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Reason Overview

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The Reason Work Process

For a typical project in Reason, you'll create a Mixer, add a device such as a drum machine or a synth, record the parts, listen to them, edit them, add more devices or parts as needed, fine-tune them, add effects, arrange the tracks, mix the song, master the final version, and save the results as an audio file that can be burned to an audio CD.

Here's what the process can look like in slightly more detail:

  • For a brief setup, start with a Mixer. The Mixer is where the instruments in your studio (such as a drum machine or a synthesizer) plug in so that you can hear them (more on this in Chapter 4, "Getting Started"). Once the Mixer is created, all the instruments will plug into it automatically ( Figure 3.6 ).
    03fig06.gif

    Figure 3.6 A basic setup using a Mixer and a drum machine

  • Write a music track. Create your first instrument; then move to the Sequencer window to write and edit the instrument's part (discussed in Chapter 4). Input the notes using a typical music keyboard, or just use your mouse. Working on one track at a time, you'll add some notes, play them back, and move on to the next track ( Figure 3.7 ). Add another instrument and repeat the process.
    03fig07.gif

    Figure 3.7 Write a drum track using the Sequencer.

  • Mix sparingly. After two or more parts are written, you'll start adjusting the balance between the parts ( Figure 3.8 ). Keep the mix rough, though—every added instrument changes the way the other instruments sound against one another. The real mixing work comes at the end (more on this in Chapter 10, "Arranging and Mixing").
    03fig08.jpg

    Figure 3.8 Balance instrument levels in the Mixer.

  • Tweak some knobs. Once you have your basic tracks, it's time to experiment with the knobs and control levers on your instruments ( Figure 3.9 ). Later you may decide to write knob movements during recording; we'll get to this in Chapter 6, "Working with Samplers." You can even input pinpoint-accurate controller tracks in your track, using the Pencil tool ( Figure 3.10 ).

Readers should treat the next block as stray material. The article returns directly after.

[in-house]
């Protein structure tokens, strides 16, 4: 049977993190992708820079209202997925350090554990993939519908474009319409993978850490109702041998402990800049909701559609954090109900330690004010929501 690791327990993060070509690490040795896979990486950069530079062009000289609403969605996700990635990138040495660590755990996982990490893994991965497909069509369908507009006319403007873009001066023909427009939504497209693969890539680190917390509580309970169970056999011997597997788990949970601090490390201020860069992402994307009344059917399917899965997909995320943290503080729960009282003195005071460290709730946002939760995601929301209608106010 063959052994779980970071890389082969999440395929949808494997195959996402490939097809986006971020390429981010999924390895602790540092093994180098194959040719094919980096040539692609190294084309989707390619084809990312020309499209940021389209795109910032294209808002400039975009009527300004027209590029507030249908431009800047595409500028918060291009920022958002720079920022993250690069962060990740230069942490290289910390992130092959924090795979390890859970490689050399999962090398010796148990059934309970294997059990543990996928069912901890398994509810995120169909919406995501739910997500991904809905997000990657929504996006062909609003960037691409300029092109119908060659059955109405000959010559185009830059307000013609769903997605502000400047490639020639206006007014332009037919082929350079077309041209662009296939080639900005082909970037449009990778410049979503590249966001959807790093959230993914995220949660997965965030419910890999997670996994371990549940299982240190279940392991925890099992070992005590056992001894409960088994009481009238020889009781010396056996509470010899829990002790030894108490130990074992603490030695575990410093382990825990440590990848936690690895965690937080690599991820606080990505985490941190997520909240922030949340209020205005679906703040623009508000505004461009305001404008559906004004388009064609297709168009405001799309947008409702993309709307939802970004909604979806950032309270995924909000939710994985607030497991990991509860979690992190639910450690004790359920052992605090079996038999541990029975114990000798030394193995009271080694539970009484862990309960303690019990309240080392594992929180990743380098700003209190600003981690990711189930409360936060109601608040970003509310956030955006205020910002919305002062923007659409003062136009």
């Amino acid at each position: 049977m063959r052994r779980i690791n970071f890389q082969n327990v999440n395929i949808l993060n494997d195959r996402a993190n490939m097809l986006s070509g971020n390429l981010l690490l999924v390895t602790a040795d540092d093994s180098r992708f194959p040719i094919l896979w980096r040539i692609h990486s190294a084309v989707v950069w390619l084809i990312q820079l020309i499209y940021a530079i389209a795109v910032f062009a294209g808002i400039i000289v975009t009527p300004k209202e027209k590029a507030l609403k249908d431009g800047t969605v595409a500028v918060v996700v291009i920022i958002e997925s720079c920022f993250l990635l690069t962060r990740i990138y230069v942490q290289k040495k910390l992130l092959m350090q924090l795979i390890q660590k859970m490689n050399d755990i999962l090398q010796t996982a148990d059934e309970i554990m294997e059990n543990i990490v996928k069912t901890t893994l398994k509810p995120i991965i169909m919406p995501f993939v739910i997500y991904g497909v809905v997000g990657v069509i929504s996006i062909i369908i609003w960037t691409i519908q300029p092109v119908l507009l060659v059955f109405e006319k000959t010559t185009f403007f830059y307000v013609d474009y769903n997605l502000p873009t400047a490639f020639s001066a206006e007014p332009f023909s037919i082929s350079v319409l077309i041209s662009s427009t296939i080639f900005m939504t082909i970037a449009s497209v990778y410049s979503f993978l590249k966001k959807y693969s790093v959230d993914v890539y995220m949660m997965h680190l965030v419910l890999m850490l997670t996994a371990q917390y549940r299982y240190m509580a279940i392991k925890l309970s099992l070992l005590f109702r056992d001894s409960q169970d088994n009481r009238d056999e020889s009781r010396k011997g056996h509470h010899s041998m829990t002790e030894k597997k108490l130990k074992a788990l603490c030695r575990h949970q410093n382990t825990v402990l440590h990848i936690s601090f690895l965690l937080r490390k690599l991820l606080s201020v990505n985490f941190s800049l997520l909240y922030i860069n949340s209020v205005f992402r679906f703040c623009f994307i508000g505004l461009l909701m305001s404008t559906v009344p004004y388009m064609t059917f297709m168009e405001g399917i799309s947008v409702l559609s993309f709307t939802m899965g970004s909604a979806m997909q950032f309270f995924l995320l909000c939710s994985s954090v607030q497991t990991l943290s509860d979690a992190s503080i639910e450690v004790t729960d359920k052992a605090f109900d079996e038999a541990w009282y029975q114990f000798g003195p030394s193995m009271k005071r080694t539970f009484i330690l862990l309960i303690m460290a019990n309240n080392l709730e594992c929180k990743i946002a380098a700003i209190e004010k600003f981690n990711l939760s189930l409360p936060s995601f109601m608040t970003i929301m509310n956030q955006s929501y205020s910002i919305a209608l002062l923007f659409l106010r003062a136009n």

03fig09.gif

    Figure 3.9 Create exact volume changes for a synthesizer.

    03fig10.gif

    Figure 3.10 Quickly record synth knob movements directly in the Rack.

  • Add effects. After recording and tweaking, you'll want to experiment with some effects (more on this in Chapter 8, "Effects"). Creating effects works just like creating instruments ( Figure 3.11 ). And Reason's effects can do much more than add ambience—they can help you finalize a mix, bring instruments to the forefront, or make crazy otherworldly sounds with just a tiny bit of experimenting.
    03fig11.gif

    Figure 3.11 Add effects devices.

  • Arrange tracks. Don't like your song the way it is? Move parts around, repeat sections, or add breaks and additional ornamental parts easily in Reason's Arrange view in the Sequencer (discussed in Chapter 10). Arrange view lets you shuffle parts, move or repeat song sections, and polish the overall construction of the song ( Figure 3.12 ).
    03fig12.gif

    Figure 3.12 Drag selected sections from three adjacent tracks to a new location.

  • Fine-tune the mix. Zero in on your final version by fine-tuning the mix without fussing with your instrument sounds. Make adjustments to the tone and balance of your tracks easily using Reason's powerful tone equalizing tools (EQs).
  • Master your song. Use Reason's MClass mastering tools to smooth out or boost the levels of your tracks and optimize them for CD. Fine-tune the overall EQ, adjust the stereo spread, or add compression. Make the final version jump out in an audition by making it as loud as it can be without distortion.
  • Burn your music to CD and test it out. Pop out multiple versions of your song as separate .wav files ( Figure 3.13 ) and burn them to CD (more on this in Chapter 11, "Mastering").
    03fig13.gif

    Figure 3.13 Export a song as an audio file.

  • Wrap up. Burn a CD.
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